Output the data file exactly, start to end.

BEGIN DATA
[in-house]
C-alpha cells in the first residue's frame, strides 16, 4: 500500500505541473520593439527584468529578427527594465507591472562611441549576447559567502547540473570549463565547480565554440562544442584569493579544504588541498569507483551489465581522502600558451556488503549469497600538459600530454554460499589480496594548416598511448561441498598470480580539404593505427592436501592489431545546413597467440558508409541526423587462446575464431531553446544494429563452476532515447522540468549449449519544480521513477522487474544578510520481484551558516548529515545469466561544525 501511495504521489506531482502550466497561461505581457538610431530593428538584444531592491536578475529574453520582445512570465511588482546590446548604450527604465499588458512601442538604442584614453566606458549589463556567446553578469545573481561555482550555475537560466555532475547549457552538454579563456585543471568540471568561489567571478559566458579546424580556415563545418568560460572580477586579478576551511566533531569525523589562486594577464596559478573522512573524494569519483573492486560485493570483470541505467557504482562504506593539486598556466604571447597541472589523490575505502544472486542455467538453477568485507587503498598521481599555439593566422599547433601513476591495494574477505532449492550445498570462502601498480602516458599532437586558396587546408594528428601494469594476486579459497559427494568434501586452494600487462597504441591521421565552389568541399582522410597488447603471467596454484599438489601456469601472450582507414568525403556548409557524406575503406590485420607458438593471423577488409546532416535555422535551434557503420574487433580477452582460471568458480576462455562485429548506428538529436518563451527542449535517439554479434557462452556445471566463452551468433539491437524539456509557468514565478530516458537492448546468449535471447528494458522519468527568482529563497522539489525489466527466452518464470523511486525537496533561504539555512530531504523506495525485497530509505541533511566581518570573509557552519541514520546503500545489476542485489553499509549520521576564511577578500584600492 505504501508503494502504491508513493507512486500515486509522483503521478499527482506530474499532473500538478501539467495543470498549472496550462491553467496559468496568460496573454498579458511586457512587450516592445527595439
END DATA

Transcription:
[in-house]
C-alpha cells in the first residue's frame, strides 16, 4: 500500500505541473520593439527584468529578427527594465507591472562611441549576447559567502547540473570549463565547480565554440562544442584569493579544504588541498569507483551489465581522502600558451556488503549469497600538459600530454554460499589480496594548416598511448561441498598470480580539404593505427592436501592489431545546413597467440558508409541526423587462446575464431531553446544494429563452476532515447522540468549449449519544480521513477522487474544578510520481484551558516548529515545469466561544525 501511495504521489506531482502550466497561461505581457538610431530593428538584444531592491536578475529574453520582445512570465511588482546590446548604450527604465499588458512601442538604442584614453566606458549589463556567446553578469545573481561555482550555475537560466555532475547549457552538454579563456585543471568540471568561489567571478559566458579546424580556415563545418568560460572580477586579478576551511566533531569525523589562486594577464596559478573522512573524494569519483573492486560485493570483470541505467557504482562504506593539486598556466604571447597541472589523490575505502544472486542455467538453477568485507587503498598521481599555439593566422599547433601513476591495494574477505532449492550445498570462502601498480602516458599532437586558396587546408594528428601494469594476486579459497559427494568434501586452494600487462597504441591521421565552389568541399582522410597488447603471467596454484599438489601456469601472450582507414568525403556548409557524406575503406590485420607458438593471423577488409546532416535555422535551434557503420574487433580477452582460471568458480576462455562485429548506428538529436518563451527542449535517439554479434557462452556445471566463452551468433539491437524539456509557468514565478530516458537492448546468449535471447528494458522519468527568482529563497522539489525489466527466452518464470523511486525537496533561504539555512530531504523506495525485497530509505541533511566581518570573509557552519541514520546503500545489476542485489553499509549520521576564511577578500584600492 505504501508503494502504491508513493507512486500515486509522483503521478499527482506530474499532473500538478501539467495543470498549472496550462491553467496559468496568460496573454498579458511586457512587450516592445527595439